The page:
Caused by chronic irritation, leukoplakia is a disorder of the mouth’s mucus membranes. White patches form on the tongue or inside of the mouth over weeks or months. This can also occur on the vulva in females, but for unknown reasons. One type, known as hairy leukoplakia, is a type found primarily in people who have HIV or other types of severe immune deficiency. Most cases of leukoplakia get better once the source of the irritation is removed. In rare cases, though, the condition can lead to oral cancer. If you notice any signs, see your dentist or doctor.
Hairy leukoplakia results from a virus that becomes active in the body when the immune system becomes weak. Infection may play a role in other cases, as well. Leukoplakia usually results from irritants, such as:
- Pipe or cigarette smoking
- Chewing tobacco or snuff
- Rough teeth
- Rough places on dentures, fillings, or crowns
These risk factors increase your chance of developing leukoplakia. Tell your doctor if you have any of these risk factors:
- Age: older than 65
- More men than women get leukoplakia.
- In women, the condition more often develops into cancer.
- Tobacco use (especially smokeless tobacco)
- Long-time alcohol use
- Having a weakened immune system (eg, HIV)
In some cases, leukoplakia resembles oral thrush , an infection also associated with HIV/AIDS and lowered immune function. Leukoplakia is usually harmless, but sometimes leads to cancer. If you have any of these symptoms for more than a week, see your dentist or doctor:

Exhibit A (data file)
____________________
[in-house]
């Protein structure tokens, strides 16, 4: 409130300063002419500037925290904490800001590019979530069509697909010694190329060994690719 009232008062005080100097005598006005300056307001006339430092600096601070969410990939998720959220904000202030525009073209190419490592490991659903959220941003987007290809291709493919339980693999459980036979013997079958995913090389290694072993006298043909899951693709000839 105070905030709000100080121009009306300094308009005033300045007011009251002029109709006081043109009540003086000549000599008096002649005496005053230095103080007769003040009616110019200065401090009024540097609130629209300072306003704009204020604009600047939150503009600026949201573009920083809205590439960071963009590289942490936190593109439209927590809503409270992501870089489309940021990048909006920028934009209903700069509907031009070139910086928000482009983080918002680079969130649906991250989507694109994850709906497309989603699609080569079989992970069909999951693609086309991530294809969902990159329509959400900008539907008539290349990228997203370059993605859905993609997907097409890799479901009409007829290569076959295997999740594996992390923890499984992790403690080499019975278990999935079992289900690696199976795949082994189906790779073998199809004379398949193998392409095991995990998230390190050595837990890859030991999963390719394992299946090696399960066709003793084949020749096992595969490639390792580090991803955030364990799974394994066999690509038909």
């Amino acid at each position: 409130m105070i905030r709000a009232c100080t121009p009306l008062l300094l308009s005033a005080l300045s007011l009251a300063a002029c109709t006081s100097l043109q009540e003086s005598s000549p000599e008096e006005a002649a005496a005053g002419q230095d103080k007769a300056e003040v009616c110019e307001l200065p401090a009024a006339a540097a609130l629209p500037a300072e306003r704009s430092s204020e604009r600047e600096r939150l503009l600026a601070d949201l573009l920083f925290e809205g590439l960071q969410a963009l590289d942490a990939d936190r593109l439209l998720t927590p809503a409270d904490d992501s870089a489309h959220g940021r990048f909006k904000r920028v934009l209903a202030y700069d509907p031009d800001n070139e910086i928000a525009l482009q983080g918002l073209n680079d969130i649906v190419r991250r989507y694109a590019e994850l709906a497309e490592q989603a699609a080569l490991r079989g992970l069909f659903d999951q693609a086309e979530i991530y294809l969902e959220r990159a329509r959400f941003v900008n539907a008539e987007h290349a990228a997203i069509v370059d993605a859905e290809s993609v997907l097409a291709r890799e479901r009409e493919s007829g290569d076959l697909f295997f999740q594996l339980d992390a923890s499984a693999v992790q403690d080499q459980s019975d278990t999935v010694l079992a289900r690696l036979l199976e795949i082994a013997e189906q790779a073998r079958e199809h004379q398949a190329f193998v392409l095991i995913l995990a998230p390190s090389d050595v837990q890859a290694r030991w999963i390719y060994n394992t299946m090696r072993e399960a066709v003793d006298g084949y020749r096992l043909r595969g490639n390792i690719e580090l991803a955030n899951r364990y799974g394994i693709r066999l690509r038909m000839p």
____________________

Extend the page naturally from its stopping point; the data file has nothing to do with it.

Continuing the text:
Lesion on the tongue or gums, inside of the cheeks, or on the vulva
- White, gray, or red in color
- Thick, slightly raised, or hardened surface
- Sensitivity to touch, heat, or spicy foods
- Pain or other signs of infection
- With hairy leukoplakia: painless and fuzzy, white appearance
In most cases, a dentist can diagnose leukoplakia with a mouth exam. To confirm a diagnosis or to check for cancer, an oral brush biopsy may be needed. This involves removing some cells with a small brush. It takes only minutes and is painless. A pathologist then checks these cells for signs of cancer. Sometimes the dentist uses a scalpel to remove cells after numbing the area.
Talk with your doctor about the best treatment plan for you. Treatment options include:
- Removing the irritant—Quitting smoking or correcting dental problems often takes care of the problem.
- Removing patches—If the problem persists, or if signs of cancer are present, your dentist or doctor may need to remove patches of leukoplakia.
- Taking medicine—For hairy leukoplakia, the doctor may prescribe antiviral medicines. These include valacyclovir and famciclovir . Or, the doctor may prescribe a topical solution, such as podophyllum resin.
To help reduce your chance of getting leukoplakia, take the following steps:
- Reviewer: Peter Lucas, MD
- Review Date: 09/2012 -
- Update Date: 00/93/2012 -